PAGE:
Transport CS Macharia summoned over ‘weighbridge influx’

Friday, August 16th, 2019 00:00 |
Transport Cabinet Secretary James Macharia.

Senators have summoned Transport Cabinet Secretary James Macharia to explain the rationale behind the installation of numerous weighbridges on key transport corridors.

The legislators argue that the move has led to the ballooning cost of road maintenance as well as traffic snarl-ups due to delays in the screening of vehicles.

 Macharia’s summon follows recent massive traffic snarl-up at the Gilgil weighbridge on the Nakuru-Naivasha highway, with motorists forced to spend the night on the road. 

Led by Bungoma Senator Moses Wetangula, Narok Senator Ledama ole Kina and his Kitui counterpart Enock Wambua, the lawmakers accused the Kenya National Highways Authority of undermining international trade, thus denying the country the much-needed revenue. The weighbridges also inconvenience Kenyans, they said.

 The legislators demanded the expansion of all roads to and from  Mombasa port to Malaba border.

 “It used to take us less time from Nairobi to Nakuru. Now, it takes more than three hours. The ministry should tell this House and country the rationale of having the weighbridge from Mombasa to Malaba,” said Wetang’ula.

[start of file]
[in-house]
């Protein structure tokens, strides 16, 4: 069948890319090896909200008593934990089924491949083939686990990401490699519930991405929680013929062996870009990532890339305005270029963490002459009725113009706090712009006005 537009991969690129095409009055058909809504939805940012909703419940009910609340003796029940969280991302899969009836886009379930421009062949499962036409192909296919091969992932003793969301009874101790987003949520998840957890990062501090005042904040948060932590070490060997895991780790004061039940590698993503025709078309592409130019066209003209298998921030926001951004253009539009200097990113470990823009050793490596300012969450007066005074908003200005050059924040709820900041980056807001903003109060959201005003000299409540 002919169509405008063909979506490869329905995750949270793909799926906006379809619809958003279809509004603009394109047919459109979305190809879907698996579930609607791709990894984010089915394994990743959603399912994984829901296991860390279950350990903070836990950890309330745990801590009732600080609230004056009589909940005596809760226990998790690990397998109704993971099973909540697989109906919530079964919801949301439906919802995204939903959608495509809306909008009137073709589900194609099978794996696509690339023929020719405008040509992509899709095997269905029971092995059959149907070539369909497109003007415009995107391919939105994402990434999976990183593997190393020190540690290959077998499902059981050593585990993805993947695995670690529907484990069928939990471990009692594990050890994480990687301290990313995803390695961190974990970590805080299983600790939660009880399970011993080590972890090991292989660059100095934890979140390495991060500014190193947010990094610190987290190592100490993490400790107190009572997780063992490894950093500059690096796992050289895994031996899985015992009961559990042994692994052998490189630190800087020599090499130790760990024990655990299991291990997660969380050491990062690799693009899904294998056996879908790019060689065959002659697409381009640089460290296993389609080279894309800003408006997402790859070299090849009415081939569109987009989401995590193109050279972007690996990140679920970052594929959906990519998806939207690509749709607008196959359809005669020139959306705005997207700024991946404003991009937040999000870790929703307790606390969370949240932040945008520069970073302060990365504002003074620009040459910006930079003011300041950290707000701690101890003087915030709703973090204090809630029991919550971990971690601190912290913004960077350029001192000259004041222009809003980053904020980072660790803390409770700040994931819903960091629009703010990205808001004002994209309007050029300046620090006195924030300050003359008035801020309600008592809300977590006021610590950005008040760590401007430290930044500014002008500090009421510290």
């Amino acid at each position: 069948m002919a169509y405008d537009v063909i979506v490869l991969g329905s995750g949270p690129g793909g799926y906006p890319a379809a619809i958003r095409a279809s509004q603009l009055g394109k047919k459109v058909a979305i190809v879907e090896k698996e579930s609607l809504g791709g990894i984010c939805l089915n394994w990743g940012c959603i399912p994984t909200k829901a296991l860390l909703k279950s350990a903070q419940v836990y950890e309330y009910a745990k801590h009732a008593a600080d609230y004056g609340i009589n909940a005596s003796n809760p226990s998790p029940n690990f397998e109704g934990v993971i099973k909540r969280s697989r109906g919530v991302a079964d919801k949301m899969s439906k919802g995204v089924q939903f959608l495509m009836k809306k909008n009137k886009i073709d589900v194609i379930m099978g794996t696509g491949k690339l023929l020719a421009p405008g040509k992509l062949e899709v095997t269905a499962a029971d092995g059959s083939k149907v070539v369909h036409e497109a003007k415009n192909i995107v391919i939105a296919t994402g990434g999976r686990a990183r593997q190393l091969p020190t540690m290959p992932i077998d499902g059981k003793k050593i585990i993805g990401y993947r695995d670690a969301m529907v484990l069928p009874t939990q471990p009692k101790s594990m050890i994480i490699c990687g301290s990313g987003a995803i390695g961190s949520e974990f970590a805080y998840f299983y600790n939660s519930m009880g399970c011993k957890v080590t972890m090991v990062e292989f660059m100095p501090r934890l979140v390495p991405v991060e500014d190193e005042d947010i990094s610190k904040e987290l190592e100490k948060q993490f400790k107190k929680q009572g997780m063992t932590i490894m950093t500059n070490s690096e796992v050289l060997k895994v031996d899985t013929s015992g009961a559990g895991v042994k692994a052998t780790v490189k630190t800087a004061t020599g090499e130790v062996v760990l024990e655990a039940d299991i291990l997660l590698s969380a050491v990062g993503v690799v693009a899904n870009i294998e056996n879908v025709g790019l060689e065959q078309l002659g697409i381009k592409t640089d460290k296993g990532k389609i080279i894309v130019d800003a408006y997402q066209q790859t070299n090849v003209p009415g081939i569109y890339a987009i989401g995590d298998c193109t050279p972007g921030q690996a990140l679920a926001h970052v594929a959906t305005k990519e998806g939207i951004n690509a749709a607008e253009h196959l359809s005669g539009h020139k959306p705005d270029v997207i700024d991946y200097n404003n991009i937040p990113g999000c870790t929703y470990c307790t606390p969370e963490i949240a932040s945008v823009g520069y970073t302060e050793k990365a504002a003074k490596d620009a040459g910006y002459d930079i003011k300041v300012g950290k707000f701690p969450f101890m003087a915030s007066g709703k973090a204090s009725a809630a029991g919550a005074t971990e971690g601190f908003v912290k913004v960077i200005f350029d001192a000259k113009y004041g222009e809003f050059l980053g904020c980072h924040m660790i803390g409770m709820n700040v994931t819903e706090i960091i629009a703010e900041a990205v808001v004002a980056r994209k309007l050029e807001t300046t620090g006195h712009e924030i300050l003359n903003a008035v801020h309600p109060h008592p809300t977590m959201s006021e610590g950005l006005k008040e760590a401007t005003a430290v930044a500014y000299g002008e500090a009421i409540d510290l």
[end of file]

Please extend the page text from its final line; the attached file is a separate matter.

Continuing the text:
Special sitting

 “Most of the trucks going to neighbouring countries come from Mombasa. There is a weighbridge at Mariakani that weighs trucks that carry containers with seals. There is no possibility of any container of being opened and additional cargo loaded. Why do  we need another weighbridge?”

He, however, said the trucks are weighed again at Mlolongo, Gilgil and Webuye, causing traffic gridlock in the process.

 Wetang’ula said although the ministry had acquired mobile weighbridges to curb overloading of trucks, their effects were yet to be felt.

 Ole Kina and Wambua called on the ministry to deal with corruption on weighbridges and come up with better ways of weighing the trucks.

 “Why set up a weighbridge in Naivasha, yet they still have to be weighed when they get to Busia? We have to come up with a better way of ensuring that there is a constant flow of traffic,” said Ole Kina.

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